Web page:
Thursday, May 22, 2014

Crawlspace Insulation

Crawlspace insulation under enclosed porch

The current project on the perpetual house (perpetual building mode, that is) is insulating the crawlspace. Anything in a crawlspace is a pain, but insulating in a crawlspace is particularly painful - insulation in your eyes, breathing insulation, insulation on your skin, etc, etc. I wear a mask, glasses and a Tyvek suit to make it a little less onerous.

We are doing this ourselves because we can and our labor is free. We is me and Rich, my brother-in-law. Also I believe that no one else will do the same quality work. I don't know that to be true, but I suspect it is true based on the insulation work I've seen done in the past by others and the fact that no one else cares as much as I do and no one else is as willing to do this painful job as I am.

Ok, so here is the plan for insulating under the porch - the floor joists are 8" which works out to a 7.5" space for insulation. I have 2 different kinds of insulation that could be used for this area: -
5.5" Roxul mineral wool insulation which is listed as R-23
2" Roxul Rockboard insulation (about R-8).

For the 7.5" space, we installed the 5.5" Roxul first and the 2" Rockboard to finish filling up  the joist bay. The 5.5' Roxul batts were easy to apply, but the 2 ft wide Rockboard was a pain. We had to cut it to fit each of the floor bays which ranged from 21" to 23" wide. Then we had to wedge that stuff in. It was awful. I don't find Roxul to be as horribly itchy as fiberglass, but it does aggravate me, especially when I have to wedge it in with my shoulder and the stuff is going down my neck. Some of it was a little loose so we put strapping across it to hold it until I install the DA vapor permeable membrane from 475 Building Supply.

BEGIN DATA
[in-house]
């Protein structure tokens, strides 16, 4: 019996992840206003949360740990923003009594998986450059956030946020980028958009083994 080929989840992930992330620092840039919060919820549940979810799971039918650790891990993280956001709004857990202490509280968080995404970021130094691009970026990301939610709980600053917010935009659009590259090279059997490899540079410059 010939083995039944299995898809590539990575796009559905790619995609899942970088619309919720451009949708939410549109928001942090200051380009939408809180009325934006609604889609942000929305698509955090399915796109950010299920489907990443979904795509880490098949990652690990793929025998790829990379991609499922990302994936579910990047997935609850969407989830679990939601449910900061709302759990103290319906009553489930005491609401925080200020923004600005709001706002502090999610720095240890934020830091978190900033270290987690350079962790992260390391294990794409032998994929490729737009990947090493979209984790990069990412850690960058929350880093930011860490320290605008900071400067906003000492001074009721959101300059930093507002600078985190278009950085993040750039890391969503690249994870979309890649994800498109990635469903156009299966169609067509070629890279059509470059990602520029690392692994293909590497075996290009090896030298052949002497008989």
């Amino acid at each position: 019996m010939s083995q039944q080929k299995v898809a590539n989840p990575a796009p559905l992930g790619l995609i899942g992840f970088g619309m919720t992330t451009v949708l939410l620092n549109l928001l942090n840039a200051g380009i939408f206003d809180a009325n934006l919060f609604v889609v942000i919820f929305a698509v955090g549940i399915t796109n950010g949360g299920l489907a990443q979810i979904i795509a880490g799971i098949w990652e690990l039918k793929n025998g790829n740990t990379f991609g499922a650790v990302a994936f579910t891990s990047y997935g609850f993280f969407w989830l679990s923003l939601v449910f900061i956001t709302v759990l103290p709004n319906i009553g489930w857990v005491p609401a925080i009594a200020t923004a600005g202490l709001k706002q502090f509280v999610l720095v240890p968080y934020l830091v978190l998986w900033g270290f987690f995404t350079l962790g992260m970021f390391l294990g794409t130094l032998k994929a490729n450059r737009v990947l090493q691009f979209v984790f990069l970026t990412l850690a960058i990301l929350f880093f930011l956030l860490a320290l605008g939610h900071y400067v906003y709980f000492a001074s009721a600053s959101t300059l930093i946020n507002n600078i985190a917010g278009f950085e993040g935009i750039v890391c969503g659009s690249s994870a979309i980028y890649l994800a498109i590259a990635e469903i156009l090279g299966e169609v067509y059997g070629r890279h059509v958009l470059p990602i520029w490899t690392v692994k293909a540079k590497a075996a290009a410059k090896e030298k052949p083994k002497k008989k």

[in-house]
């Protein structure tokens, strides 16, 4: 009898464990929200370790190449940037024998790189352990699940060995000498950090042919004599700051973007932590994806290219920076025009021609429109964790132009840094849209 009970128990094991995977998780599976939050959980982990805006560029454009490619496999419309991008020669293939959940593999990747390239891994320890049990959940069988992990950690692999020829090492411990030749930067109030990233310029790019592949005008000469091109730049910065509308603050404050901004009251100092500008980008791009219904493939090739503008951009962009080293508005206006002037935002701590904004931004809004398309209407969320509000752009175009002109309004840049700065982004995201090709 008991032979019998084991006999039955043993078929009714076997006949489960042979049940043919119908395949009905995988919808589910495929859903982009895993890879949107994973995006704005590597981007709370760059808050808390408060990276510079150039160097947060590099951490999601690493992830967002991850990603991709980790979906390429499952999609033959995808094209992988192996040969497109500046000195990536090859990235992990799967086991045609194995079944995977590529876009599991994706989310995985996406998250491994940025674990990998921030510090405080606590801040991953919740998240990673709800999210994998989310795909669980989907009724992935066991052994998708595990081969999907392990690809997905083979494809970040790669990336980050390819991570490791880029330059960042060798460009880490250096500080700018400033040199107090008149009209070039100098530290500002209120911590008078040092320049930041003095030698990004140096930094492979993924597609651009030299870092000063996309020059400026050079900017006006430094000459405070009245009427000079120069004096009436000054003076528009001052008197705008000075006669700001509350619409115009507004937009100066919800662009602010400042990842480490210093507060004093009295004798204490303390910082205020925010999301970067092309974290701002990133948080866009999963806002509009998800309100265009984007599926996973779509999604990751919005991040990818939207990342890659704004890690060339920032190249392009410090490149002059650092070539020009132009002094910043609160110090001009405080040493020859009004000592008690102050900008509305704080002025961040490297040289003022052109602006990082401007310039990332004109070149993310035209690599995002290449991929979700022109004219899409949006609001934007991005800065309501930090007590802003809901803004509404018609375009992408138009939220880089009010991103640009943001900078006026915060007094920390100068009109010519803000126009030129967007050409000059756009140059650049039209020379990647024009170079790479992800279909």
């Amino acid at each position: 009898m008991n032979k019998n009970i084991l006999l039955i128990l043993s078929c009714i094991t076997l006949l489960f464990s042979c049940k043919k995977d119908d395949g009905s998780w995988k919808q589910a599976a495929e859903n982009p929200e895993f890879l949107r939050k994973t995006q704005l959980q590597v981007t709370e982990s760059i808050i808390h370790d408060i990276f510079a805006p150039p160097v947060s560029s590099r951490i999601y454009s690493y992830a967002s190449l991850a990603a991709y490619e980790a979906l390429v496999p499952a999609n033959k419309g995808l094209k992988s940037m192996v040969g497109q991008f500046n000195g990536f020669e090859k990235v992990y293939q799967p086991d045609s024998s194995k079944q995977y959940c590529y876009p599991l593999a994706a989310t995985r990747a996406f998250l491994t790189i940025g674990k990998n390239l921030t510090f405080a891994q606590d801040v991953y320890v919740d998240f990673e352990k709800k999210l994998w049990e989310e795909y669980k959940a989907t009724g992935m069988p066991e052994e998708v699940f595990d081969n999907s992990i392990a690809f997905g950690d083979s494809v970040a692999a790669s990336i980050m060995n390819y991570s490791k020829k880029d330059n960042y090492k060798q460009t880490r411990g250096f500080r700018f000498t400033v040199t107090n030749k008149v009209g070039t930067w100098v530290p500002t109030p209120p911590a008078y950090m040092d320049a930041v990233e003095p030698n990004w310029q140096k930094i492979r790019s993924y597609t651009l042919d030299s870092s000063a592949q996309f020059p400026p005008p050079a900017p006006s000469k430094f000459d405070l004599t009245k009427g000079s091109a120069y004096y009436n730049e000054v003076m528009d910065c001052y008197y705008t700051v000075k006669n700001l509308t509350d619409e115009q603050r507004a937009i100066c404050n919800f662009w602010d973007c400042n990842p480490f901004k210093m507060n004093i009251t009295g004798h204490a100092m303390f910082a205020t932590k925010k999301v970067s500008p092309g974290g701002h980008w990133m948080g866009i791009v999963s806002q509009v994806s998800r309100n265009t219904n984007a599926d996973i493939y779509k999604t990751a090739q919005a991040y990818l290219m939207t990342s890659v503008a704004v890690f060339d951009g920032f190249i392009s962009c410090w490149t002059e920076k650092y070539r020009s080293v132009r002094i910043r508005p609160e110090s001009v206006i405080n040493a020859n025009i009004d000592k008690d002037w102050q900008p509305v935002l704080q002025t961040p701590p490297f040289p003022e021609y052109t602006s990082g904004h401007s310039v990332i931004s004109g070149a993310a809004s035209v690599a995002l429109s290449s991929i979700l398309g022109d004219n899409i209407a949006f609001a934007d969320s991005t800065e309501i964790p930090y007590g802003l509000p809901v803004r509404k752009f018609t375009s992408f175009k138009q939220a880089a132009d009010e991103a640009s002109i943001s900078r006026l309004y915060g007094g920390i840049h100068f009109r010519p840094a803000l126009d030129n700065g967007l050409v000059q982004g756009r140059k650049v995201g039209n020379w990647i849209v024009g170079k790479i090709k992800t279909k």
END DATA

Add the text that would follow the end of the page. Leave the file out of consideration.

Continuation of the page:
Larger view of the crawlspace insulation under the enclosed porch. Strapping is to hold it in place until the DA vapor permeable membrane is installed by stapling it to the floor joists. 
Lynn warned me about critters under the house, but other than the Carolina Wren nesting on one of the piers that we are having to work around, and an occasional wasp, critters have not been a problem. There is a dead critter present though. You might be able to see on the pier on your right. See the close-up below.

A little dead bat. I keep meaning to take it down, but I really don't want to touch it even with gloves on. 
I have to fill 2-3 small gaps where we did not abut the Roxul Rockboard together very well and I need to foam the gap between the floor joists which you can see above the bat. That is the space between an open part of the porch and the area below the door to the enclosed porch. 

Well, that's where we are today. I am off tomorrow so I will work on insulating the rest of the floor under the house. It is forecasted to be a tiny bit cooler tomorrow - in other words, it is not supposed to reach 90 tomorrow. Little blessings. Thank you for reading.


  1. Hi I'm wondering two things- what do you hope to gain by the membrane and is it a problem to leave an airspace above in each space if you have the same rvalue below, and if no problem why not use the r-30

  2. Ms. Reingold,

    I'm sorry I'm so late answering your questions.

    You asked about the purpose of the membrane. The Pro Clima DA membrane under the floor joists serves 2 main functions - it serves as an air barrier so air does not "blow" through the insulation diminishing it's effectiveness as insulation and as a vapor retarder. It is not a vapor barrier which would totally prevent water vapor movement - moisture is able to move through the membrane, but not as easily as it would without the membrane. We live in the very humid south so reducing moisture transfer from outside is important. But should the flooring above or insulation get wet there is still some ability for the insulation and flooring to dry outwardly as well as inside the house.

    We also have a pretty healthy animal population here - ants, wasps, and even possums. My brother's trailer had possums in the duct work for the HVAC. This membrane will not prevent a really determined possum from digging through it, but it will deter the possums. Insects will have a pretty difficult time getting through the membrane as well.

    I don't really understand your second question. I am going to post a really detailed description of the under floor insulation, but it will be a few days since we are getting so close to fully finishing the home.

    Thank you for reading the blog.